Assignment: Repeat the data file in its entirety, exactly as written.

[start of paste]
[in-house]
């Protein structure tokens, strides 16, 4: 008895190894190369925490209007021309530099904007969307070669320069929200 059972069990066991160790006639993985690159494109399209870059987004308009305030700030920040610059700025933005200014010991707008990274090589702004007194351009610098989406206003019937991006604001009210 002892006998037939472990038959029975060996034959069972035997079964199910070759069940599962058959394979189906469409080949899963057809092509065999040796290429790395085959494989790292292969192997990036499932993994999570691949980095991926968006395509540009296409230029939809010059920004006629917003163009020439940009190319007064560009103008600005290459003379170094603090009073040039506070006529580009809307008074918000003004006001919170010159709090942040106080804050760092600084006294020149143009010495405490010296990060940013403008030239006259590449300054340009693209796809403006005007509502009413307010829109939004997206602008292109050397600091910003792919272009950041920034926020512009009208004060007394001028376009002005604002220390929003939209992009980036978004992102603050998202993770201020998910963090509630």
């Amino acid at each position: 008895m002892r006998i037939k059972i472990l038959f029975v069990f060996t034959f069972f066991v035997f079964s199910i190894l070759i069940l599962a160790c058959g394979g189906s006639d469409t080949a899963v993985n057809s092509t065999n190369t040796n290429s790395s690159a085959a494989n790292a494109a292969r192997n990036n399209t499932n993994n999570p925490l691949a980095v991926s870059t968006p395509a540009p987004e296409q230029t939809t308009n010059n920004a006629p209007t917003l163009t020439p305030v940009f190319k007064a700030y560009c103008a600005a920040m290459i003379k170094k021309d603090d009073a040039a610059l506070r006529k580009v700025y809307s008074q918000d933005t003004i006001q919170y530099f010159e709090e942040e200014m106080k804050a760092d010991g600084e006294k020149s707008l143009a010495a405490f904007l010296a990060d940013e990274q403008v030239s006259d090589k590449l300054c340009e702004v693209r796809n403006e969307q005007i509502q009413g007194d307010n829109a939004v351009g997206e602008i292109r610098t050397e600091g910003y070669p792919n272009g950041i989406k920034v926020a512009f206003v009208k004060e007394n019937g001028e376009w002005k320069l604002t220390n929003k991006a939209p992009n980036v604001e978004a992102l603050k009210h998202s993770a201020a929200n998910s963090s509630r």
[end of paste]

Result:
[in-house]
């Protein structure tokens, strides 16, 4: 008895190894190369925490209007021309530099904007969307070669320069929200 059972069990066991160790006639993985690159494109399209870059987004308009305030700030920040610059700025933005200014010991707008990274090589702004007194351009610098989406206003019937991006604001009210 002892006998037939472990038959029975060996034959069972035997079964199910070759069940599962058959394979189906469409080949899963057809092509065999040796290429790395085959494989790292292969192997990036499932993994999570691949980095991926968006395509540009296409230029939809010059920004006629917003163009020439940009190319007064560009103008600005290459003379170094603090009073040039506070006529580009809307008074918000003004006001919170010159709090942040106080804050760092600084006294020149143009010495405490010296990060940013403008030239006259590449300054340009693209796809403006005007509502009413307010829109939004997206602008292109050397600091910003792919272009950041920034926020512009009208004060007394001028376009002005604002220390929003939209992009980036978004992102603050998202993770201020998910963090509630």
């Amino acid at each position: 008895m002892r006998i037939k059972i472990l038959f029975v069990f060996t034959f069972f066991v035997f079964s199910i190894l070759i069940l599962a160790c058959g394979g189906s006639d469409t080949a899963v993985n057809s092509t065999n190369t040796n290429s790395s690159a085959a494989n790292a494109a292969r192997n990036n399209t499932n993994n999570p925490l691949a980095v991926s870059t968006p395509a540009p987004e296409q230029t939809t308009n010059n920004a006629p209007t917003l163009t020439p305030v940009f190319k007064a700030y560009c103008a600005a920040m290459i003379k170094k021309d603090d009073a040039a610059l506070r006529k580009v700025y809307s008074q918000d933005t003004i006001q919170y530099f010159e709090e942040e200014m106080k804050a760092d010991g600084e006294k020149s707008l143009a010495a405490f904007l010296a990060d940013e990274q403008v030239s006259d090589k590449l300054c340009e702004v693209r796809n403006e969307q005007i509502q009413g007194d307010n829109a939004v351009g997206e602008i292109r610098t050397e600091g910003y070669p792919n272009g950041i989406k920034v926020a512009f206003v009208k004060e007394n019937g001028e376009w002005k320069l604002t220390n929003k991006a939209p992009n980036v604001e978004a992102l603050k009210h998202s993770a201020a929200n998910s963090s509630r």